A, B and C have k marbles altogether. When A gives B 30 marbles and B gives C 12 marbles, the number of marbles A, B and C each has respectively is in the ratio 1 : 2 : 3. Find the least value of k, assuming that each of them has some marbles initially.

        Lesson 1: Is there a shorter solving method than the traditional one?

        Let a, b, c be the number of marbles that A, B, C has respectively.

        Total marbles: a + b + c = k - (1).

        Since a - 30 : b + 18 = 1 : 2, we obtain 2a - b = 78 - (2).

        Since a - 30 : c + 12 = 1 : 3, we obtain 3a - c = 102 - (3).

        Solving (2) and (3) with GC, we obtain
        a = 34 + (c/3), b = -10 + (2c/3).

        Note that a + b = 24 + c => a + b - c = 24 - (4).

        (1) + (4) gives 2(a + b) = k + 24 => a + b = 12 + (k/2).

        From (4), we obtain 12 + (k/2) = c + 24 => c = -12 + (k/2).

        When c = -12 + (k/2), a = 30 + (k/6), b = -18 + (k/3).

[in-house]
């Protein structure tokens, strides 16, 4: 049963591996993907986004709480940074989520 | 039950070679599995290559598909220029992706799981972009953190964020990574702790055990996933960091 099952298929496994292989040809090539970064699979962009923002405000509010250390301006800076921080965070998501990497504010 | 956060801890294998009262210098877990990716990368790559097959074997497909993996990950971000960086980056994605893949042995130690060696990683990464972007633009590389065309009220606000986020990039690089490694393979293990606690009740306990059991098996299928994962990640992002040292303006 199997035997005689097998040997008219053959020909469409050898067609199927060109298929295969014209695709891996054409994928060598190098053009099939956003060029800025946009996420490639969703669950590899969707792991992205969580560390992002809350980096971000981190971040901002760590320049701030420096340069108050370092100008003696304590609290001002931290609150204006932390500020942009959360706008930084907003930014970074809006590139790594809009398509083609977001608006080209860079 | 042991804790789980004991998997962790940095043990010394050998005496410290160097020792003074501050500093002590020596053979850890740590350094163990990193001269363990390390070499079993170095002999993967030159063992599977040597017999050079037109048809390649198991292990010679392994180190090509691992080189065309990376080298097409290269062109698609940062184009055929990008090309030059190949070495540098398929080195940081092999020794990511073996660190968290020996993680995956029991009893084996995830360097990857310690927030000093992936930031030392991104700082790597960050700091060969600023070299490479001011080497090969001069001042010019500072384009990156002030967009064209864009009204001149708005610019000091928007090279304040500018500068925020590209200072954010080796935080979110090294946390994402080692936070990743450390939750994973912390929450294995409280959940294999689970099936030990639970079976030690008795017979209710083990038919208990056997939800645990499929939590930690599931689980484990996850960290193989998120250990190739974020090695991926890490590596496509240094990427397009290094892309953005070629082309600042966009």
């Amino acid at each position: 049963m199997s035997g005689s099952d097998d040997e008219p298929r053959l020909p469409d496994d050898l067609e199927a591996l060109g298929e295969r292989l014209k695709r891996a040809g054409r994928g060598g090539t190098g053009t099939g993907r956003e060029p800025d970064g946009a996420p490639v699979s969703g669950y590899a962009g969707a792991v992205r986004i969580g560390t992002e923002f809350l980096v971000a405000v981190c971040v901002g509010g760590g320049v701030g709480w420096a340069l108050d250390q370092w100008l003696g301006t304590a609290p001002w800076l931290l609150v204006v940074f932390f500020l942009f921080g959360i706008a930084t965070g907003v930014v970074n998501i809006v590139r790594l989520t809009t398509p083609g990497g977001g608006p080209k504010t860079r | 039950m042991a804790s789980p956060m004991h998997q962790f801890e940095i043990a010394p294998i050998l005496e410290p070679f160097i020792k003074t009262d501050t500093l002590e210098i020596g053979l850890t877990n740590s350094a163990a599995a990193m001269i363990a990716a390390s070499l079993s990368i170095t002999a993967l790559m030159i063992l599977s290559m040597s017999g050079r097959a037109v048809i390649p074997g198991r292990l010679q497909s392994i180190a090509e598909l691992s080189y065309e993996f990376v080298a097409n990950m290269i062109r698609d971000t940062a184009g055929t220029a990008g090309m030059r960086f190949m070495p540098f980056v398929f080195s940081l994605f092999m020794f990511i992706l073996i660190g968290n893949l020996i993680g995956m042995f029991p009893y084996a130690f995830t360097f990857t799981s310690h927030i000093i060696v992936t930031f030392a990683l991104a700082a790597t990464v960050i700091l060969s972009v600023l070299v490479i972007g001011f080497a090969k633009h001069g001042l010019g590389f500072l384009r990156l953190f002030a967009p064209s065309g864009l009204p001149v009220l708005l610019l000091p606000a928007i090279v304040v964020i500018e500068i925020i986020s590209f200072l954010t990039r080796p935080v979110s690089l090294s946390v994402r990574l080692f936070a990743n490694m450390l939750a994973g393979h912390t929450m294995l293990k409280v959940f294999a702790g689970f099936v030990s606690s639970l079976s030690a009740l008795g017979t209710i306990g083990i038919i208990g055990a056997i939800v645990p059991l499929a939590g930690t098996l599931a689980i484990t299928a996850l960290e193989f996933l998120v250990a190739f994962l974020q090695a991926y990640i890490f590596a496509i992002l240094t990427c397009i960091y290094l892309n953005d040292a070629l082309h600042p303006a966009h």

Note that
        - k must be divisible by 6
        - c > 0 => k > 24
        - b > 0 => k > 54.
       
        The next k divisible by 6 is 60.

        Check back: when k = 60, a = 40, b = 2, c = 18, a - 30 : b + 18 : c + 12 = 10 : 20 : 30 = 1 : 2 : 3.

        Thus, least k = 60.

        A little tedious, I would say :P

        Lesson 2: Can I apply knowledge I have learnt in the past?

        I decided to try and apply P6 model method and this made the solution (much) more efficient than before.

        We have 6 parts in the end, equal to k, so each part is k/6. We deduce k is divisible by 6.

        Initially, c = 3(k/6) - 12. Since c > 0, we obtain k > 24.

        Initially, b = 2(k/6) - 18. Since b > 0, we obtain k > 54.

        Initially, a = (k/6) + 30, so k > 0.

        Least k = 60, since it is the next value of k divisible by 6.

        Thanks for reading and have a happy Youth Day!

      Cheers,
      Wen Shih

  • Jocelyntxh's Avatar
    253 posts since Jul '12